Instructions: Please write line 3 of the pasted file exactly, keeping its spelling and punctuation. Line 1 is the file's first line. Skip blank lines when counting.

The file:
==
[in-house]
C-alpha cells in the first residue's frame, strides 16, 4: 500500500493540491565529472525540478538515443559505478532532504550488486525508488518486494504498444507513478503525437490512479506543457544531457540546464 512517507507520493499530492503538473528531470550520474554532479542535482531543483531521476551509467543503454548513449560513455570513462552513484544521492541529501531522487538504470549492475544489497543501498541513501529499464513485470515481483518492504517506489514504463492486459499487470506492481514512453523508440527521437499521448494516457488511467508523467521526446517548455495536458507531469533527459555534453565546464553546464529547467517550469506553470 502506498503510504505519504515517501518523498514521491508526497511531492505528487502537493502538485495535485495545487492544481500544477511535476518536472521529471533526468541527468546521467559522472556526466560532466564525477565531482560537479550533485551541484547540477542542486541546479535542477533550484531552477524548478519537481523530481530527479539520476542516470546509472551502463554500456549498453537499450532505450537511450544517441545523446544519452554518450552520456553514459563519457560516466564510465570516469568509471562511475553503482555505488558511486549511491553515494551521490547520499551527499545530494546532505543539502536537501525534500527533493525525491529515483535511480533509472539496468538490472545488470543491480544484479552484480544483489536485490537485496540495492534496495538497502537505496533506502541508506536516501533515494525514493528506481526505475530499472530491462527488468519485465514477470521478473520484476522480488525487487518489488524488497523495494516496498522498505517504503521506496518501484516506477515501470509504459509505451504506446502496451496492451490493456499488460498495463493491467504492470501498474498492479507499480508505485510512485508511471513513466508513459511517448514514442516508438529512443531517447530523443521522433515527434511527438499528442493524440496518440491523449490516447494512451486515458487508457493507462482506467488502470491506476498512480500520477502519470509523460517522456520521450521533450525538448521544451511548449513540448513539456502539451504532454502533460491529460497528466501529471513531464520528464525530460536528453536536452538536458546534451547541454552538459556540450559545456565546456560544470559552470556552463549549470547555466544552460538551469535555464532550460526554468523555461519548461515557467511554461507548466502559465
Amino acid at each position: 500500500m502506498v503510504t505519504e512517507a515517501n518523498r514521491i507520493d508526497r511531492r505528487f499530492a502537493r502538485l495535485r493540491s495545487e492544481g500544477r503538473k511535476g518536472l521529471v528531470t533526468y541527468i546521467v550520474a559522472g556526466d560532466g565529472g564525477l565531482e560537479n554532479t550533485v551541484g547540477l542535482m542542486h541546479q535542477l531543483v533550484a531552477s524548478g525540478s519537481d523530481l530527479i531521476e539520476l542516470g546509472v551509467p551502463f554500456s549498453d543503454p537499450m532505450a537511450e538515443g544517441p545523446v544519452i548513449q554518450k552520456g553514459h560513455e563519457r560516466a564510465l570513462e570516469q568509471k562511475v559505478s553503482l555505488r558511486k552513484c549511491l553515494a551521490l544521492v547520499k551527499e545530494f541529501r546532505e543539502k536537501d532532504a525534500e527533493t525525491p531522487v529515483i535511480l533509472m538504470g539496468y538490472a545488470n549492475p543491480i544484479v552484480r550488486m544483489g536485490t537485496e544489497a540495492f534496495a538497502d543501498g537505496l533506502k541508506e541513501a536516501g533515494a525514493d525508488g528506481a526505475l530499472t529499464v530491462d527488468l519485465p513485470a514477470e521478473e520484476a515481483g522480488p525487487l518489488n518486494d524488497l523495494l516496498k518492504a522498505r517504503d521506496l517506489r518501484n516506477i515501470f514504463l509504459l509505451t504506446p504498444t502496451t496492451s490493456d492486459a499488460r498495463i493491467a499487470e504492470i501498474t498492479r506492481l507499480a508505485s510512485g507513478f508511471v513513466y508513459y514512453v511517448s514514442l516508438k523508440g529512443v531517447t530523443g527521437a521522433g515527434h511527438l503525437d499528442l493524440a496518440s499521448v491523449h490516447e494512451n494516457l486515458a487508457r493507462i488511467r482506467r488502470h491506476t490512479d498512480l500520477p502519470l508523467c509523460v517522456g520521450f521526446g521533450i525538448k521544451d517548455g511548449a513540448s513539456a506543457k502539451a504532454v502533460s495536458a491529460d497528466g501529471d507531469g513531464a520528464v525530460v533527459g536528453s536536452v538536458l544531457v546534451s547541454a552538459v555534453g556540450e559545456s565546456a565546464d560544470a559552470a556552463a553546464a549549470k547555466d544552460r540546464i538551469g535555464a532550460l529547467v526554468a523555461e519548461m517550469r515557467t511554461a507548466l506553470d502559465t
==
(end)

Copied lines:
Amino acid at each position: 500500500m502506498v503510504t505519504e512517507a515517501n518523498r514521491i507520493d508526497r511531492r505528487f499530492a502537493r502538485l495535485r493540491s495545487e492544481g500544477r503538473k511535476g518536472l521529471v528531470t533526468y541527468i546521467v550520474a559522472g556526466d560532466g565529472g564525477l565531482e560537479n554532479t550533485v551541484g547540477l542535482m542542486h541546479q535542477l531543483v533550484a531552477s524548478g525540478s519537481d523530481l530527479i531521476e539520476l542516470g546509472v551509467p551502463f554500456s549498453d543503454p537499450m532505450a537511450e538515443g544517441p545523446v544519452i548513449q554518450k552520456g553514459h560513455e563519457r560516466a564510465l570513462e570516469q568509471k562511475v559505478s553503482l555505488r558511486k552513484c549511491l553515494a551521490l544521492v547520499k551527499e545530494f541529501r546532505e543539502k536537501d532532504a525534500e527533493t525525491p531522487v529515483i535511480l533509472m538504470g539496468y538490472a545488470n549492475p543491480i544484479v552484480r550488486m544483489g536485490t537485496e544489497a540495492f534496495a538497502d543501498g537505496l533506502k541508506e541513501a536516501g533515494a525514493d525508488g528506481a526505475l530499472t529499464v530491462d527488468l519485465p513485470a514477470e521478473e520484476a515481483g522480488p525487487l518489488n518486494d524488497l523495494l516496498k518492504a522498505r517504503d521506496l517506489r518501484n516506477i515501470f514504463l509504459l509505451t504506446p504498444t502496451t496492451s490493456d492486459a499488460r498495463i493491467a499487470e504492470i501498474t498492479r506492481l507499480a508505485s510512485g507513478f508511471v513513466y508513459y514512453v511517448s514514442l516508438k523508440g529512443v531517447t530523443g527521437a521522433g515527434h511527438l503525437d499528442l493524440a496518440s499521448v491523449h490516447e494512451n494516457l486515458a487508457r493507462i488511467r482506467r488502470h491506476t490512479d498512480l500520477p502519470l508523467c509523460v517522456g520521450f521526446g521533450i525538448k521544451d517548455g511548449a513540448s513539456a506543457k502539451a504532454v502533460s495536458a491529460d497528466g501529471d507531469g513531464a520528464v525530460v533527459g536528453s536536452v538536458l544531457v546534451s547541454a552538459v555534453g556540450e559545456s565546456a565546464d560544470a559552470a556552463a553546464a549549470k547555466d544552460r540546464i538551469g535555464a532550460l529547467v526554468a523555461e519548461m517550469r515557467t511554461a507548466l506553470d502559465t